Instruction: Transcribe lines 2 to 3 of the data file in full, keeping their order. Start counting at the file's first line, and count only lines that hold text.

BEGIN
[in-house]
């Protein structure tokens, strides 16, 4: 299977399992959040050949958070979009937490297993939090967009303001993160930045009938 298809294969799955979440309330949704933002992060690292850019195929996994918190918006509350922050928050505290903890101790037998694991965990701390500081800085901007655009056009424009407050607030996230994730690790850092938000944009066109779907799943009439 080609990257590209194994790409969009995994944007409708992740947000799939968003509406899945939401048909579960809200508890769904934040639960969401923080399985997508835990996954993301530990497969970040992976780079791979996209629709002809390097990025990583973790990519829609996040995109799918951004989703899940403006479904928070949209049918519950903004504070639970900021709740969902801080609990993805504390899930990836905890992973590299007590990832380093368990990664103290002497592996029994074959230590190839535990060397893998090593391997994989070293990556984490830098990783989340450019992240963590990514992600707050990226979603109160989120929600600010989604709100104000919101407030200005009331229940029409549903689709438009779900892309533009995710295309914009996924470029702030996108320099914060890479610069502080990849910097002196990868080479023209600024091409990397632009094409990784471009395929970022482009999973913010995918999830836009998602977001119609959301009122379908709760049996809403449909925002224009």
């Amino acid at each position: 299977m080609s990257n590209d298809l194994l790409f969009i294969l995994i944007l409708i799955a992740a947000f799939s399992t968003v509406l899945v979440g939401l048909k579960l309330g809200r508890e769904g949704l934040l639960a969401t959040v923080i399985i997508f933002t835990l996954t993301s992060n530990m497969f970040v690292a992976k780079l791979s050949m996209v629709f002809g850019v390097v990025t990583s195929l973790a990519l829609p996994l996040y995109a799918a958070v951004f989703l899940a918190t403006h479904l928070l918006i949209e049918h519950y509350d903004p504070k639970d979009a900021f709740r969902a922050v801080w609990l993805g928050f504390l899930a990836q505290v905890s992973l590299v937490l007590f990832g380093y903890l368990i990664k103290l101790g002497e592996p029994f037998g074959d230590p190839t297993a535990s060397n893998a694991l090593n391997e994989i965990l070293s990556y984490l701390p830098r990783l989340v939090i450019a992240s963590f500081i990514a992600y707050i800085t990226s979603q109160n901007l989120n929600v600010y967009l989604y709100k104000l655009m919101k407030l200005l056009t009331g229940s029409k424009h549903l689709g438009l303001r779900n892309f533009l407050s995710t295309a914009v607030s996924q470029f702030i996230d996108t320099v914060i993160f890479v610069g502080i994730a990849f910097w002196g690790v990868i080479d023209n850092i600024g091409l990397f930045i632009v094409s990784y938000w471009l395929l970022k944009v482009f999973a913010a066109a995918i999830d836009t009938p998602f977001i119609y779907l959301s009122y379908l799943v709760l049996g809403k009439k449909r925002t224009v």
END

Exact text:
């Protein structure tokens, strides 16, 4: 299977399992959040050949958070979009937490297993939090967009303001993160930045009938 298809294969799955979440309330949704933002992060690292850019195929996994918190918006509350922050928050505290903890101790037998694991965990701390500081800085901007655009056009424009407050607030996230994730690790850092938000944009066109779907799943009439 080609990257590209194994790409969009995994944007409708992740947000799939968003509406899945939401048909579960809200508890769904934040639960969401923080399985997508835990996954993301530990497969970040992976780079791979996209629709002809390097990025990583973790990519829609996040995109799918951004989703899940403006479904928070949209049918519950903004504070639970900021709740969902801080609990993805504390899930990836905890992973590299007590990832380093368990990664103290002497592996029994074959230590190839535990060397893998090593391997994989070293990556984490830098990783989340450019992240963590990514992600707050990226979603109160989120929600600010989604709100104000919101407030200005009331229940029409549903689709438009779900892309533009995710295309914009996924470029702030996108320099914060890479610069502080990849910097002196990868080479023209600024091409990397632009094409990784471009395929970022482009999973913010995918999830836009998602977001119609959301009122379908709760049996809403449909925002224009």
């Amino acid at each position: 299977m080609s990257n590209d298809l194994l790409f969009i294969l995994i944007l409708i799955a992740a947000f799939s399992t968003v509406l899945v979440g939401l048909k579960l309330g809200r508890e769904g949704l934040l639960a969401t959040v923080i399985i997508f933002t835990l996954t993301s992060n530990m497969f970040v690292a992976k780079l791979s050949m996209v629709f002809g850019v390097v990025t990583s195929l973790a990519l829609p996994l996040y995109a799918a958070v951004f989703l899940a918190t403006h479904l928070l918006i949209e049918h519950y509350d903004p504070k639970d979009a900021f709740r969902a922050v801080w609990l993805g928050f504390l899930a990836q505290v905890s992973l590299v937490l007590f990832g380093y903890l368990i990664k103290l101790g002497e592996p029994f037998g074959d230590p190839t297993a535990s060397n893998a694991l090593n391997e994989i965990l070293s990556y984490l701390p830098r990783l989340v939090i450019a992240s963590f500081i990514a992600y707050i800085t990226s979603q109160n901007l989120n929600v600010y967009l989604y709100k104000l655009m919101k407030l200005l056009t009331g229940s029409k424009h549903l689709g438009l303001r779900n892309f533009l407050s995710t295309a914009v607030s996924q470029f702030i996230d996108t320099v914060i993160f890479v610069g502080i994730a990849f910097w002196g690790v990868i080479d023209n850092i600024g091409l990397f930045i632009v094409s990784y938000w471009l395929l970022k944009v482009f999973a913010a066109a995918i999830d836009t009938p998602f977001i119609y779907l959301s009122y379908l799943v709760l049996g809403k009439k449909r925002t224009v």